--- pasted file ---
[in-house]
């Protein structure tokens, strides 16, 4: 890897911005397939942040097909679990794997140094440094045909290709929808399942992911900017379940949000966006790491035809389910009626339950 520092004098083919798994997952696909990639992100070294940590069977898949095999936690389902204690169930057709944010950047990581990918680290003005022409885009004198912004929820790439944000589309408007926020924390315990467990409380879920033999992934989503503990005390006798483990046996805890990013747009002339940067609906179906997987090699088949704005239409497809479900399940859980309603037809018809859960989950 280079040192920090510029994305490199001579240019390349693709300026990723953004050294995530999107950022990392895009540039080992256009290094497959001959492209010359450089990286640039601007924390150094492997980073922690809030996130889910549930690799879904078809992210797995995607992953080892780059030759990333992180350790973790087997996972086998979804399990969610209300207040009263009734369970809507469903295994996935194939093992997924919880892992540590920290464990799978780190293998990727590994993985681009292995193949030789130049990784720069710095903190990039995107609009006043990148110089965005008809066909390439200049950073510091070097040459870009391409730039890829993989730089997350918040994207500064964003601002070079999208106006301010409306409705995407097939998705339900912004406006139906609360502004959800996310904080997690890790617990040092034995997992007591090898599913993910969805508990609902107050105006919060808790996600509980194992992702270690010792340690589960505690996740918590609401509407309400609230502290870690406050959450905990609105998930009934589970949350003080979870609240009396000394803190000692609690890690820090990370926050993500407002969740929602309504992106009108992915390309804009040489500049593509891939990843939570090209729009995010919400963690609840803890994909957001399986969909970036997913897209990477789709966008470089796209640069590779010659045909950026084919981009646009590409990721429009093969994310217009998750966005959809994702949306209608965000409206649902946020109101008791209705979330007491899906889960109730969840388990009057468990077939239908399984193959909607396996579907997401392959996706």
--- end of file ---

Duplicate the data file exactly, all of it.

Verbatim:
[in-house]
């Protein structure tokens, strides 16, 4: 890897911005397939942040097909679990794997140094440094045909290709929808399942992911900017379940949000966006790491035809389910009626339950 520092004098083919798994997952696909990639992100070294940590069977898949095999936690389902204690169930057709944010950047990581990918680290003005022409885009004198912004929820790439944000589309408007926020924390315990467990409380879920033999992934989503503990005390006798483990046996805890990013747009002339940067609906179906997987090699088949704005239409497809479900399940859980309603037809018809859960989950 280079040192920090510029994305490199001579240019390349693709300026990723953004050294995530999107950022990392895009540039080992256009290094497959001959492209010359450089990286640039601007924390150094492997980073922690809030996130889910549930690799879904078809992210797995995607992953080892780059030759990333992180350790973790087997996972086998979804399990969610209300207040009263009734369970809507469903295994996935194939093992997924919880892992540590920290464990799978780190293998990727590994993985681009292995193949030789130049990784720069710095903190990039995107609009006043990148110089965005008809066909390439200049950073510091070097040459870009391409730039890829993989730089997350918040994207500064964003601002070079999208106006301010409306409705995407097939998705339900912004406006139906609360502004959800996310904080997690890790617990040092034995997992007591090898599913993910969805508990609902107050105006919060808790996600509980194992992702270690010792340690589960505690996740918590609401509407309400609230502290870690406050959450905990609105998930009934589970949350003080979870609240009396000394803190000692609690890690820090990370926050993500407002969740929602309504992106009108992915390309804009040489500049593509891939990843939570090209729009995010919400963690609840803890994909957001399986969909970036997913897209990477789709966008470089796209640069590779010659045909950026084919981009646009590409990721429009093969994310217009998750966005959809994702949306209608965000409206649902946020109101008791209705979330007491899906889960109730969840388990009057468990077939239908399984193959909607396996579907997401392959996706």